You would somewhat have to be hiding under a rock to not know by now that Samsung finally released their Gear VR headset, to what seems to be a very willing public. There are articles everywhere of people being amazed, places selling out and all kinds of good things happening. Without a doubt, a huge company like Samsung releasing something solid for VR can only be a good thing for the industry.
Of course Google has the Cardboard VR “device”, and YouTube is hard at work at making their videos “Cardboard Ready”, it’s just a holder with lens to remove the distortion applied. Gear VR is an actual device that accepts another device to create a cooler device. It’s clean and easy to use and has external controls. Google’s Cardboard is a joke in comparison, but at least it’s the barebones intro into VR and definitely helped push the industry forward.
The biggest problem that Gear VR has is that it only works for a few select Samsung devices. Being that a decent amount of the North American population is on iOS or some other Android phone, it’s not accessible. While obviously it’s in Samsung’s best interests to create a device that only worked with their phones, I look forward to seeing something that can accommodate others that isn’t made out of paper.
More interestingly about all this though is the implications of such easy and accessible VR experiences will have on the Oculus Rift. The Rift has not been released yet and isn’t slated for it until early of 2016. Easily 2 to 3 months after Gear VR. The Rift has far more stringent requirements, being tethered is the most limiting obviously as it removes all ability to be mobile. This is where Gear VR will have a huge advantage. On the other hand, the Rift will have all the power it ever needs on hand as it uses the computer’s graphics card to render the images shown, which means you can do an awful lot more.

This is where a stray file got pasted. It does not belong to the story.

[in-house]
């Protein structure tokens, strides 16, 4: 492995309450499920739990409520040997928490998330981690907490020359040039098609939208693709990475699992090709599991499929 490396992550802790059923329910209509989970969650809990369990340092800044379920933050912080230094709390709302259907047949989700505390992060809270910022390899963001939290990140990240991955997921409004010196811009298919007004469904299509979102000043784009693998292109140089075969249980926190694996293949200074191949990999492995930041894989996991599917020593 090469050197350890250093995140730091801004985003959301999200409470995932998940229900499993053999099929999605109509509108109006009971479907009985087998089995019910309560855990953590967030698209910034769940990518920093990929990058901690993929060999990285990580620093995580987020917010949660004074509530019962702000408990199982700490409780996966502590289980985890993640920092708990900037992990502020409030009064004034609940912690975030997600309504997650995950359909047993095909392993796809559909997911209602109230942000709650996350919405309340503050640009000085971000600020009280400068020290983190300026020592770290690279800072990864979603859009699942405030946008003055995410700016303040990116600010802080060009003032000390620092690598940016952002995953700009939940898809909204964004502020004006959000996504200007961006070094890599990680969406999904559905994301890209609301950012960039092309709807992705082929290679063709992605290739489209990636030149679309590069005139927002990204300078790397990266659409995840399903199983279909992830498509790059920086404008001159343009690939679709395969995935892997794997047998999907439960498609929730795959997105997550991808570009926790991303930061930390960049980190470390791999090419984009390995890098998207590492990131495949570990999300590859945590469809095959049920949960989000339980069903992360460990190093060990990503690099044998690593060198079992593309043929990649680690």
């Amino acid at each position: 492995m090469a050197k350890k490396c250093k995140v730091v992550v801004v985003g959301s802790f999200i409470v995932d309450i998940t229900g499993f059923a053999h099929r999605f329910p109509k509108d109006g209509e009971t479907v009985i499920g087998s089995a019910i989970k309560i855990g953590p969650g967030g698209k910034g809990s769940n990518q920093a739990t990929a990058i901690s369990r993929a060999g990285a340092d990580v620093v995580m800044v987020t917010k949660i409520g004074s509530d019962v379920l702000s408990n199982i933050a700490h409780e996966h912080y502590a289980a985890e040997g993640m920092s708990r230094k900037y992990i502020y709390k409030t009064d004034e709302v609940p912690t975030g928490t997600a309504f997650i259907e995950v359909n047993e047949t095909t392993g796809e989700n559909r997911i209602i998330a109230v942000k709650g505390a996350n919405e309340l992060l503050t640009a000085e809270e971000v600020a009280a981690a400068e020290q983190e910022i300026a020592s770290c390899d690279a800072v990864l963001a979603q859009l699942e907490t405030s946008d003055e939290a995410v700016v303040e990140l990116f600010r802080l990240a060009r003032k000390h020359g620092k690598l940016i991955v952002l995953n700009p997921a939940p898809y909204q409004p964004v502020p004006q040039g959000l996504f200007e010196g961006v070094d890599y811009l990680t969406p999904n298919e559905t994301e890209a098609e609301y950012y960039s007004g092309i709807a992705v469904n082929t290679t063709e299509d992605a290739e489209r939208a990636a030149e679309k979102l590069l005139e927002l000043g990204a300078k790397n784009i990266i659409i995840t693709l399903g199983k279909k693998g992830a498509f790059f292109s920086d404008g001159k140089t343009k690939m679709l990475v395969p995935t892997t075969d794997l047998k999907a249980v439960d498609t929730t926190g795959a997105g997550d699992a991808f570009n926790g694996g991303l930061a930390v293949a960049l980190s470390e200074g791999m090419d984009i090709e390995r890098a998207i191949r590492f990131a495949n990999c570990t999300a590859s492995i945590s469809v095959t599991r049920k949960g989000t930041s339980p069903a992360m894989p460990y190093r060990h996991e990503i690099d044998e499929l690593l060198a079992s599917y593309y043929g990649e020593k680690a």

With Gear VR out now, we will be able to gauge the interest people have in VR and what kind of experiences people like and don’t like. I would imagine that motion sickness is going to be a high priority as many people are prone to it and in turn the technology and best practices for creating games and apps will become better, smarter and more accommodating. Tricks and cheats and manipulations of movement will be discovered, no different than is done now in the movie industry as they continue to forge their way through for 3D movies.
With a readily available mobile platform for VR, it’s also going to be interesting to see how it affects sales of the Rift as people somewhat reel at the relatively high price. Right now the Gear is $100, if you already have a device. Add another $200 maybe if you change phones and go on contract, or possibly free as phones tend to get when some newer model comes out. Game and app companies are likely to come out with all kinds of cool games and experiences that some may think they don’t need the Rift for, and not find it worth the money for it.
I’ve seen quite a few articles stating the demise of the Rift for many reasons, the Gear VR coming out being one of them. I don’t see that though. I see them living in their own worlds with some crossover. It would be like saying XBox consoles will never sell because Nintendo created a new Wii. Different caliber of system and different needs met. Each will find their own area within VR and in turn both will help each other as this is a brand new world. The technology and techniques for building these experiences are still being discovered and understood. It’s like the wild west right now as each developer and company out there tries to find a way to be relevant. Which is hard to do as there are no precedents for building and using this type of technology.
Either way, in the end the Gear VR is going to be amazing to watch grow and what people do with it. The Rift will be better for it and it will be interesting to see how Facebook markets it to the masses with the mobile VR world already being established. We are at the beginning of an amazing technology and the birth of another generation of gamers and app builders and users.